THE ARCH CROSSING THE RAVINE.
Near the mouth of the chasm El Sik (Bab as-Sīq, Gateway to the Siq), an Arch, at a considerable height, connects the rocks on either side. Time has destroyed whatever evidence might have existed of its actual purpose, and the question now is, whether it was formed for ornament, for defence, or for simple communication.
But with that fondness for decoration which seems to have neglected no opportunity of exhibiting itself, the portion below the Arch is excavated into niches, which, it may be presumed, contained statues, possibly idols, the protecting deities of this extraordinary city. Some remains of a gateway, or barrier built of large square stones, show that the security of the entrance was in-trusted to more sufficient guardians.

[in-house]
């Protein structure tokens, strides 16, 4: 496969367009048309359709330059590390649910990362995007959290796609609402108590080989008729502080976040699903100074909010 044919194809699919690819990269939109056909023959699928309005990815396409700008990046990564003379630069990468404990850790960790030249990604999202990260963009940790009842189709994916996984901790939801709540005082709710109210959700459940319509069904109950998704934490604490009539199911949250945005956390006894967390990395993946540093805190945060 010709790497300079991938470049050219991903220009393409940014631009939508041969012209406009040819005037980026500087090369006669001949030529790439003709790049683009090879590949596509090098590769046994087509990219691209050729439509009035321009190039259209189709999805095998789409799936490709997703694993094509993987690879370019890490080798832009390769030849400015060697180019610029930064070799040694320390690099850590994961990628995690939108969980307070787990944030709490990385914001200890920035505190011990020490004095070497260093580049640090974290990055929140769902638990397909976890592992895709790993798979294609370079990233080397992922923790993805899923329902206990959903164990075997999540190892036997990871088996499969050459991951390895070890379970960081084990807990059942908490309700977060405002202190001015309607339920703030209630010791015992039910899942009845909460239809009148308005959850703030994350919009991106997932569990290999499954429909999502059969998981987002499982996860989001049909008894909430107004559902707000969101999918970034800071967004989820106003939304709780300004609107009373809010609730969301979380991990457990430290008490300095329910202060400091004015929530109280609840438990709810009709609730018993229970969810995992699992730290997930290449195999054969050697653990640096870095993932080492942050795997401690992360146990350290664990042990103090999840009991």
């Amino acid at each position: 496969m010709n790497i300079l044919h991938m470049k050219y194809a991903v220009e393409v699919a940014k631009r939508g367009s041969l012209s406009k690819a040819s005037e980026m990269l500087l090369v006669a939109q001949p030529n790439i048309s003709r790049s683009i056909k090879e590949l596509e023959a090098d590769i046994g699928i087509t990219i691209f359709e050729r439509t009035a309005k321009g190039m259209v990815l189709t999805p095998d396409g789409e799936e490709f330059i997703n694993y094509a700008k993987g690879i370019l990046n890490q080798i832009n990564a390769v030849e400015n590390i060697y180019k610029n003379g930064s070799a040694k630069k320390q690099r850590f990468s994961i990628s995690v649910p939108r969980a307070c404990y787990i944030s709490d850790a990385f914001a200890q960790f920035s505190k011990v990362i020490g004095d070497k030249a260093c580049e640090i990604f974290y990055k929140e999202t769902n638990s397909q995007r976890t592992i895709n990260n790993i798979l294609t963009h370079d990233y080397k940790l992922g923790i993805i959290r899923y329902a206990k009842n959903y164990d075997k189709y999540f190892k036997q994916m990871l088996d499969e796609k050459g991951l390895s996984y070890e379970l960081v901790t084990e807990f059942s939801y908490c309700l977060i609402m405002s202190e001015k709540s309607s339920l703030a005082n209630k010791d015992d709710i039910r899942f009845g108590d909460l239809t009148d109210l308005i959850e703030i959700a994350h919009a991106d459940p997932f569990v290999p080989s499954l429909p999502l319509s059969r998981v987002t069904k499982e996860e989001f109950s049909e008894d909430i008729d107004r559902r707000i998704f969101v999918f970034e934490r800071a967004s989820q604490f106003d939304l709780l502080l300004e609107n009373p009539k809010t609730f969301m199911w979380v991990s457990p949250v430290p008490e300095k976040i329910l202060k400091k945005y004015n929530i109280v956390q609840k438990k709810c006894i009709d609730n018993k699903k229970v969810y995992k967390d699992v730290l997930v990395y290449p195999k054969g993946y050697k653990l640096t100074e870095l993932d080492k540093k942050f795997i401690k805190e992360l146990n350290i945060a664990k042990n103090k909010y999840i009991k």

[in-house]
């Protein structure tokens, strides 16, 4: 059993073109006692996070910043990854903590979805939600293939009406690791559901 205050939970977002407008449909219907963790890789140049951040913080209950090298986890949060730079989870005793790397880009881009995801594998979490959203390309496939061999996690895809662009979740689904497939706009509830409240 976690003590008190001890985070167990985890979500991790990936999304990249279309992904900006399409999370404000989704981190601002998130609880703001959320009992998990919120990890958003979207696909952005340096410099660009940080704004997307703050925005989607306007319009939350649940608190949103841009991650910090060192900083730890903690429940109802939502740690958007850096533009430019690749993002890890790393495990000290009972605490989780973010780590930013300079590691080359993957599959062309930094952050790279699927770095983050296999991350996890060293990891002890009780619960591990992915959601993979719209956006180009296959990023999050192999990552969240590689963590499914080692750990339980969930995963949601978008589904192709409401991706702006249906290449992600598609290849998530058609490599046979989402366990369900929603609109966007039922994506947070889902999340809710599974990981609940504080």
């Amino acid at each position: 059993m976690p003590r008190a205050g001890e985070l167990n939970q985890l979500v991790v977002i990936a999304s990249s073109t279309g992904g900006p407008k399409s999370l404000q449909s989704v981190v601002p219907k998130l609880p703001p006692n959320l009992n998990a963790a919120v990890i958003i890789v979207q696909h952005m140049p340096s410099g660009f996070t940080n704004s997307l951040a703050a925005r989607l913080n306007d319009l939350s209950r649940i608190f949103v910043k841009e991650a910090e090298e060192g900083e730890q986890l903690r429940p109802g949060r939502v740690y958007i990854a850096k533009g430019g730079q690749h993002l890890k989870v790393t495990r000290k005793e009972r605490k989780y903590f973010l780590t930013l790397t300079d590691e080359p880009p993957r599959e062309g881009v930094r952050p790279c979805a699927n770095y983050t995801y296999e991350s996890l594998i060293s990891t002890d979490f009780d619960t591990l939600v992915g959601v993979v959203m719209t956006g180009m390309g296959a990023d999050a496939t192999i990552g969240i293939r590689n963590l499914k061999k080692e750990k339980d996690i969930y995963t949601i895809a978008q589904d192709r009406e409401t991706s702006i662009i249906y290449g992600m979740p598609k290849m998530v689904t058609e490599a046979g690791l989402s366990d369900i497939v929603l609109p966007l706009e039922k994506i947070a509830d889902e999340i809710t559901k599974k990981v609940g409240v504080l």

Petra, though deserted, is not untrodden; a rude and infrequent traffic passes through it still; and it happened, that while the Artist was employed on this sketch, a caravan from Gaza, consisting of forty camels on their way to Màan on the Damascus road, passed through the ravine.
Source: The Holy Land, Syria, Idumea, Arabia, Egypt, & Nubia, by David Roberts (British, 1796-1864), George Croly, William Brockedon. London: Lithographed, printed and published by Day & Son, lithographers to the Queen. Cate Street, Lincoln’s Inn Fields, 1855.